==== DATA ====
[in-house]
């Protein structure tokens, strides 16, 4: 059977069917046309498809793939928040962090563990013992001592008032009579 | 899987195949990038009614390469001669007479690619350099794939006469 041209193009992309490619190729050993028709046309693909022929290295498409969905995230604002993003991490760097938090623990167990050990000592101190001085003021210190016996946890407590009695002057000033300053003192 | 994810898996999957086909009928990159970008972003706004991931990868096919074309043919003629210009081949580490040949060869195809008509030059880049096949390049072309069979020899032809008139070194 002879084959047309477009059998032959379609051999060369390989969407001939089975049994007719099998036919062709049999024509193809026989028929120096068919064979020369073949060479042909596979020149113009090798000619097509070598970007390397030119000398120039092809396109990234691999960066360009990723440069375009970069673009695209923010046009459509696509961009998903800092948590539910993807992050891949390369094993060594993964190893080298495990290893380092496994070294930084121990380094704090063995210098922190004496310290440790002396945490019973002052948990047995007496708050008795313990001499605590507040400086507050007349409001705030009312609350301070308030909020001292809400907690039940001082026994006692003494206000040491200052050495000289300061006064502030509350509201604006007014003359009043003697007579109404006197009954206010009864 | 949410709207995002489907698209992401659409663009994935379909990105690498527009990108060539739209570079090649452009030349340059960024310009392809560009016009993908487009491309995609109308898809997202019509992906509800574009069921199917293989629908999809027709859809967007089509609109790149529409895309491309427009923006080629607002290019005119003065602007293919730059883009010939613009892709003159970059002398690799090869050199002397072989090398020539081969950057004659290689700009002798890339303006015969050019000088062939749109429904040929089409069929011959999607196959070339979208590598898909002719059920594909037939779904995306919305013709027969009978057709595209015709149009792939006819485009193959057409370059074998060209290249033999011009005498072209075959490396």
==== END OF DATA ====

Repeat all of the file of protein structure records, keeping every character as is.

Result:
[in-house]
């Protein structure tokens, strides 16, 4: 059977069917046309498809793939928040962090563990013992001592008032009579 | 899987195949990038009614390469001669007479690619350099794939006469 041209193009992309490619190729050993028709046309693909022929290295498409969905995230604002993003991490760097938090623990167990050990000592101190001085003021210190016996946890407590009695002057000033300053003192 | 994810898996999957086909009928990159970008972003706004991931990868096919074309043919003629210009081949580490040949060869195809008509030059880049096949390049072309069979020899032809008139070194 002879084959047309477009059998032959379609051999060369390989969407001939089975049994007719099998036919062709049999024509193809026989028929120096068919064979020369073949060479042909596979020149113009090798000619097509070598970007390397030119000398120039092809396109990234691999960066360009990723440069375009970069673009695209923010046009459509696509961009998903800092948590539910993807992050891949390369094993060594993964190893080298495990290893380092496994070294930084121990380094704090063995210098922190004496310290440790002396945490019973002052948990047995007496708050008795313990001499605590507040400086507050007349409001705030009312609350301070308030909020001292809400907690039940001082026994006692003494206000040491200052050495000289300061006064502030509350509201604006007014003359009043003697007579109404006197009954206010009864 | 949410709207995002489907698209992401659409663009994935379909990105690498527009990108060539739209570079090649452009030349340059960024310009392809560009016009993908487009491309995609109308898809997202019509992906509800574009069921199917293989629908999809027709859809967007089509609109790149529409895309491309427009923006080629607002290019005119003065602007293919730059883009010939613009892709003159970059002398690799090869050199002397072989090398020539081969950057004659290689700009002798890339303006015969050019000088062939749109429904040929089409069929011959999607196959070339979208590598898909002719059920594909037939779904995306919305013709027969009978057709595209015709149009792939006819485009193959057409370059074998060209290249033999011009005498072209075959490396």